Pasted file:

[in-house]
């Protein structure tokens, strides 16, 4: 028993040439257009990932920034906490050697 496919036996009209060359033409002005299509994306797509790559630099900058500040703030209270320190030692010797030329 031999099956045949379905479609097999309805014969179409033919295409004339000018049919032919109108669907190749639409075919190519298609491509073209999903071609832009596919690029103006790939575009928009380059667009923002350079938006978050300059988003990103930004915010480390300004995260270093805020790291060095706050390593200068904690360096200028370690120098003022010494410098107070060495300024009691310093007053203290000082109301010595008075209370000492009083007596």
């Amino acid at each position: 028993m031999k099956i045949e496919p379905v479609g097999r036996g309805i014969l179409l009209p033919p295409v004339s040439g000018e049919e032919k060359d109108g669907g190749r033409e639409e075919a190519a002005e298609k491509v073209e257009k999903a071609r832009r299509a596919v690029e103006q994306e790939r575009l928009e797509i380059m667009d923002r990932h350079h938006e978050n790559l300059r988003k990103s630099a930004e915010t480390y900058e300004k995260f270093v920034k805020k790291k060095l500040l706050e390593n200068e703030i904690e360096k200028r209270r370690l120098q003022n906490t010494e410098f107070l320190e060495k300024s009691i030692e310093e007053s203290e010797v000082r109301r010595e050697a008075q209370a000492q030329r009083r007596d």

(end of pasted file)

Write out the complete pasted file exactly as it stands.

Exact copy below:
[in-house]
């Protein structure tokens, strides 16, 4: 028993040439257009990932920034906490050697 496919036996009209060359033409002005299509994306797509790559630099900058500040703030209270320190030692010797030329 031999099956045949379905479609097999309805014969179409033919295409004339000018049919032919109108669907190749639409075919190519298609491509073209999903071609832009596919690029103006790939575009928009380059667009923002350079938006978050300059988003990103930004915010480390300004995260270093805020790291060095706050390593200068904690360096200028370690120098003022010494410098107070060495300024009691310093007053203290000082109301010595008075209370000492009083007596």
């Amino acid at each position: 028993m031999k099956i045949e496919p379905v479609g097999r036996g309805i014969l179409l009209p033919p295409v004339s040439g000018e049919e032919k060359d109108g669907g190749r033409e639409e075919a190519a002005e298609k491509v073209e257009k999903a071609r832009r299509a596919v690029e103006q994306e790939r575009l928009e797509i380059m667009d923002r990932h350079h938006e978050n790559l300059r988003k990103s630099a930004e915010t480390y900058e300004k995260f270093v920034k805020k790291k060095l500040l706050e390593n200068e703030i904690e360096k200028r209270r370690l120098q003022n906490t010494e410098f107070l320190e060495k300024s009691i030692e310093e007053s203290e010797v000082r109301r010595e050697a008075q209370a000492q030329r009083r007596d």